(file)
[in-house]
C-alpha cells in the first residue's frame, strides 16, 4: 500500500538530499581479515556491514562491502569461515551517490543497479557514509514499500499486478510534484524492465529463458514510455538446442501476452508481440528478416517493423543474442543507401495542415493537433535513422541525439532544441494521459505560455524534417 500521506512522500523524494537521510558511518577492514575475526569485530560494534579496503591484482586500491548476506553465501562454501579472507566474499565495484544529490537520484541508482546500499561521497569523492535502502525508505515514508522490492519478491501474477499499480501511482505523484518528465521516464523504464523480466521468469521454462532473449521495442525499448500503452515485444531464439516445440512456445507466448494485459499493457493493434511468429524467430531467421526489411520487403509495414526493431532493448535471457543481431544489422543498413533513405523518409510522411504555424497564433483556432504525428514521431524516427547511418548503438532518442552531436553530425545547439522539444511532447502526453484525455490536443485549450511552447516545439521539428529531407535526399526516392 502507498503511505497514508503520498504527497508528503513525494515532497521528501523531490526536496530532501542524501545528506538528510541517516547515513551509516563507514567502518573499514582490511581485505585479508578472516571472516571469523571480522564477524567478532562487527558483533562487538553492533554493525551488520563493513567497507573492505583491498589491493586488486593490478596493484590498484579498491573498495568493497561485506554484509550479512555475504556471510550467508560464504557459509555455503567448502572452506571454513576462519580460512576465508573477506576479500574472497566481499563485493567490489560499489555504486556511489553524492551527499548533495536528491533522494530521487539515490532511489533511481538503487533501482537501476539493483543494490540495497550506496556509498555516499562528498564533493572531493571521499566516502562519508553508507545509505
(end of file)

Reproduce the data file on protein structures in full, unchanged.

[in-house]
C-alpha cells in the first residue's frame, strides 16, 4: 500500500538530499581479515556491514562491502569461515551517490543497479557514509514499500499486478510534484524492465529463458514510455538446442501476452508481440528478416517493423543474442543507401495542415493537433535513422541525439532544441494521459505560455524534417 500521506512522500523524494537521510558511518577492514575475526569485530560494534579496503591484482586500491548476506553465501562454501579472507566474499565495484544529490537520484541508482546500499561521497569523492535502502525508505515514508522490492519478491501474477499499480501511482505523484518528465521516464523504464523480466521468469521454462532473449521495442525499448500503452515485444531464439516445440512456445507466448494485459499493457493493434511468429524467430531467421526489411520487403509495414526493431532493448535471457543481431544489422543498413533513405523518409510522411504555424497564433483556432504525428514521431524516427547511418548503438532518442552531436553530425545547439522539444511532447502526453484525455490536443485549450511552447516545439521539428529531407535526399526516392 502507498503511505497514508503520498504527497508528503513525494515532497521528501523531490526536496530532501542524501545528506538528510541517516547515513551509516563507514567502518573499514582490511581485505585479508578472516571472516571469523571480522564477524567478532562487527558483533562487538553492533554493525551488520563493513567497507573492505583491498589491493586488486593490478596493484590498484579498491573498495568493497561485506554484509550479512555475504556471510550467508560464504557459509555455503567448502572452506571454513576462519580460512576465508573477506576479500574472497566481499563485493567490489560499489555504486556511489553524492551527499548533495536528491533522494530521487539515490532511489533511481538503487533501482537501476539493483543494490540495497550506496556509498555516499562528498564533493572531493571521499566516502562519508553508507545509505